The era of the Twitter-made superstar is over. Welcome to the age when celebrity is captured through Instagram shots and clever Snaps. But before the DJ Khaleds of the world won over the masses with major keys and workout videos, there were those select few who rode 140-character thoughts to stardom. One of those people was Rob Delaney, a comedian whose Tweets garnered him well over a million Twitter followers and and the title of “Funniest Person on Twitter” from Comedy Central. His bite-sized jokes helped him secure a Netflix stand-up special, a book deal, and, most importantly, the lead in Catastrophe, a British comedy series that can be seen on Amazon Prime Instant Video. Simply put: It’s the best show you’re not watching.
The comedy, whose second season premieres Friday (April 8) on Amazon Prime Instant Video, is about an unlikely relationship between Rob Norris (Rob Delaney) and Sharon Morris (Sharon Horgan), a pair who decide to give it a go after Sharon gets pregnant following a brief fling. Does that sound like a sitcom that could follow The Big Bang Theory during a CBS big block of comedies? Yes—but we assure you it is not. The reason: Delaney is one of the writers, producers, and creators of the show. The dialog feels, in a sense, like it’s punctuated with his Tweets, like his 140-character jokes are sprinkled atop the story line.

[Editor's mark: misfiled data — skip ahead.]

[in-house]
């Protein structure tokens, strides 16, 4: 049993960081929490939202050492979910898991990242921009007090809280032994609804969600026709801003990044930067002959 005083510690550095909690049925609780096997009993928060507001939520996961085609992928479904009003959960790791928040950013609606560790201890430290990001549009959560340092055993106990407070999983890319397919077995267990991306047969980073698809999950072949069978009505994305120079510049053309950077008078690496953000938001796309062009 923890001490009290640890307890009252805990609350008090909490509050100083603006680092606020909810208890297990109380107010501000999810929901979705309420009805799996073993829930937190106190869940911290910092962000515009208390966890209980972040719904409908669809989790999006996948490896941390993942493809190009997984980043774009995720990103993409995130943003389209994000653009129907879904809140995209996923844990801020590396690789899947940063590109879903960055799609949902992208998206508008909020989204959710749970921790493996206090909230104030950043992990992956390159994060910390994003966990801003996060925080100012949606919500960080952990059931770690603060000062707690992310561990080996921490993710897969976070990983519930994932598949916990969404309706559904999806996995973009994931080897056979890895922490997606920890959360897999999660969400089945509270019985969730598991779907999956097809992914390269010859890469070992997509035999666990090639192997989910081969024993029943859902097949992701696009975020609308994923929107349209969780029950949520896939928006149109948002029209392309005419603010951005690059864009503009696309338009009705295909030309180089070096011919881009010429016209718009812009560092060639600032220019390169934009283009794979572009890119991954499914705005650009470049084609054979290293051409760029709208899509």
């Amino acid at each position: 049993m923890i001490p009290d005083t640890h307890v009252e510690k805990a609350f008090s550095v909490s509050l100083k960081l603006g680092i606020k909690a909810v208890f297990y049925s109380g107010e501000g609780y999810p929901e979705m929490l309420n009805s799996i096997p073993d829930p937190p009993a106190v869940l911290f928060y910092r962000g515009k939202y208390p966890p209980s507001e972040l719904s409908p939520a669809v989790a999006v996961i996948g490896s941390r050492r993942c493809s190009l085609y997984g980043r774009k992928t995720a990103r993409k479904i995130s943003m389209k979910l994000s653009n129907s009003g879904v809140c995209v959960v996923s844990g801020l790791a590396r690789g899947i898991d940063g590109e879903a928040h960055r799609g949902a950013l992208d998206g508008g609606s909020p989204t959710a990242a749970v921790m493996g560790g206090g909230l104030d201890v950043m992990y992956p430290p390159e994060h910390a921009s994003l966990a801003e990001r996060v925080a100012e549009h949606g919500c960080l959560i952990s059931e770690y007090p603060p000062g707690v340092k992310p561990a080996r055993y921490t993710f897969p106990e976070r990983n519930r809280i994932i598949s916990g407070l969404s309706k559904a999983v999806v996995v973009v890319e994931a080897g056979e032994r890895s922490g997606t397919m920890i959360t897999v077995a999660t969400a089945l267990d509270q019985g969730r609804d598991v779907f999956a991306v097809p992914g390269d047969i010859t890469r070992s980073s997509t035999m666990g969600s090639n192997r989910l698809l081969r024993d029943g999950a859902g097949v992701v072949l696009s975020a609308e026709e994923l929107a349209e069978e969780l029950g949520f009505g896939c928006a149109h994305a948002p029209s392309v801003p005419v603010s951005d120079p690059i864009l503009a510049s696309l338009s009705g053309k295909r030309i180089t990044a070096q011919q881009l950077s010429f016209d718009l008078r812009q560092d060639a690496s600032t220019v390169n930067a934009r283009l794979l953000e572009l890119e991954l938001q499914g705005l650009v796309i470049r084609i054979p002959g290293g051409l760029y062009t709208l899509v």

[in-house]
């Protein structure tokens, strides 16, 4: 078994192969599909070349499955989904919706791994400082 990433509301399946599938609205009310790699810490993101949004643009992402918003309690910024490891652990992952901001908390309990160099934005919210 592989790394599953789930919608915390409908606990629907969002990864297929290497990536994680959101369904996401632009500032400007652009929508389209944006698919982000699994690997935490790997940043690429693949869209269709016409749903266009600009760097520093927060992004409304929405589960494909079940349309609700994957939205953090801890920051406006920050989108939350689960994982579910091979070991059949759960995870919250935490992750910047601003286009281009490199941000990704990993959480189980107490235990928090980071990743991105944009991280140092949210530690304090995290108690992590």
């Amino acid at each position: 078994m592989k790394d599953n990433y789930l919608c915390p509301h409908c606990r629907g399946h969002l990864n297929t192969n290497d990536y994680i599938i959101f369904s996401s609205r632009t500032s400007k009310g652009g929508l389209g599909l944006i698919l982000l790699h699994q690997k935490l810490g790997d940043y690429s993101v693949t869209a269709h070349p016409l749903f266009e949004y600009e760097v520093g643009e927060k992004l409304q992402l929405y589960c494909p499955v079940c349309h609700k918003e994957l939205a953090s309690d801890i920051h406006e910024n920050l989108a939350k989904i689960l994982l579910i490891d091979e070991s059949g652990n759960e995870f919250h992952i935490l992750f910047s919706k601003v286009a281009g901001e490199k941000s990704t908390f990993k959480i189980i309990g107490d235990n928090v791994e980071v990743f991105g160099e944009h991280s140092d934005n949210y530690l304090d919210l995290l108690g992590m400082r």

As the duo navigate the formation of their relationship in the first season, they interact more like a pair of college bros than a romantically involved couple. They fight. They call each other names. They swear like sailors. But, like a pair of kids flirting, there’s almost always a playful undertone. It’s a tone not unlike the one from many of Delaney’s 140-character jokes (example), a tone that suggests what you are about to hear is in jest. This allows Delaney and Horgan to get away with some pretty stellar lines, which provide for the funniest moments of the show. The slow-moving plot takes a backseat to the pair’s sharp quips.
And as mentioned, Delaney does not carry Catastrophe alone—far from it. Horgan, who won awards for her work on the British comedy Pulling, is also one of the writers, producers, and creators. The two work well both on the screen and behind it, crafting jokes and executing them. A cast of unique characters surround the pair, populate the spaces they travel, and bring a roundness to the production. They’re goofy and full of quirks, but at its core, Catastrophe is a two person affair, and few duos are better than Horgan and Delaney—both in the writer’s room and on set.
We recommend you start catching up now.